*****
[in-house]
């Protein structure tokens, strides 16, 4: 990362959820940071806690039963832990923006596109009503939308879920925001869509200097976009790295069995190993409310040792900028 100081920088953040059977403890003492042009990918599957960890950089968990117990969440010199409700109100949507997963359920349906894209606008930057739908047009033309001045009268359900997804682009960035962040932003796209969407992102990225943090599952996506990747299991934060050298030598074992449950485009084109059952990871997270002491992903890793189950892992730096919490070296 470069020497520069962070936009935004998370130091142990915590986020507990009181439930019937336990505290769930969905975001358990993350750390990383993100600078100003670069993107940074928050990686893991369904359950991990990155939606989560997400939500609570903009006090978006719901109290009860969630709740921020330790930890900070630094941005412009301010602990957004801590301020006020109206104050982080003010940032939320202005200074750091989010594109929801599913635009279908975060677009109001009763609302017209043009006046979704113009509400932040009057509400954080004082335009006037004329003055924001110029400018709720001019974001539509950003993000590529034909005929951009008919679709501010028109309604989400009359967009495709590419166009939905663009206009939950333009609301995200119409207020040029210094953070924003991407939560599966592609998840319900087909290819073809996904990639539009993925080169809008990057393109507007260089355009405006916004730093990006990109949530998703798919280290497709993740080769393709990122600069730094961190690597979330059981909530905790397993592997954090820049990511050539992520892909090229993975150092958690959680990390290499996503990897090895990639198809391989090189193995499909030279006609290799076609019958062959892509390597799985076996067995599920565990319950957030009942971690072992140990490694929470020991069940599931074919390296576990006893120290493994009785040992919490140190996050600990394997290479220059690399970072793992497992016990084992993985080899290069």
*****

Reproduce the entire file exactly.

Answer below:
[in-house]
């Protein structure tokens, strides 16, 4: 990362959820940071806690039963832990923006596109009503939308879920925001869509200097976009790295069995190993409310040792900028 100081920088953040059977403890003492042009990918599957960890950089968990117990969440010199409700109100949507997963359920349906894209606008930057739908047009033309001045009268359900997804682009960035962040932003796209969407992102990225943090599952996506990747299991934060050298030598074992449950485009084109059952990871997270002491992903890793189950892992730096919490070296 470069020497520069962070936009935004998370130091142990915590986020507990009181439930019937336990505290769930969905975001358990993350750390990383993100600078100003670069993107940074928050990686893991369904359950991990990155939606989560997400939500609570903009006090978006719901109290009860969630709740921020330790930890900070630094941005412009301010602990957004801590301020006020109206104050982080003010940032939320202005200074750091989010594109929801599913635009279908975060677009109001009763609302017209043009006046979704113009509400932040009057509400954080004082335009006037004329003055924001110029400018709720001019974001539509950003993000590529034909005929951009008919679709501010028109309604989400009359967009495709590419166009939905663009206009939950333009609301995200119409207020040029210094953070924003991407939560599966592609998840319900087909290819073809996904990639539009993925080169809008990057393109507007260089355009405006916004730093990006990109949530998703798919280290497709993740080769393709990122600069730094961190690597979330059981909530905790397993592997954090820049990511050539992520892909090229993975150092958690959680990390290499996503990897090895990639198809391989090189193995499909030279006609290799076609019958062959892509390597799985076996067995599920565990319950957030009942971690072992140990490694929470020991069940599931074919390296576990006893120290493994009785040992919490140190996050600990394997290479220059690399970072793992497992016990084992993985080899290069």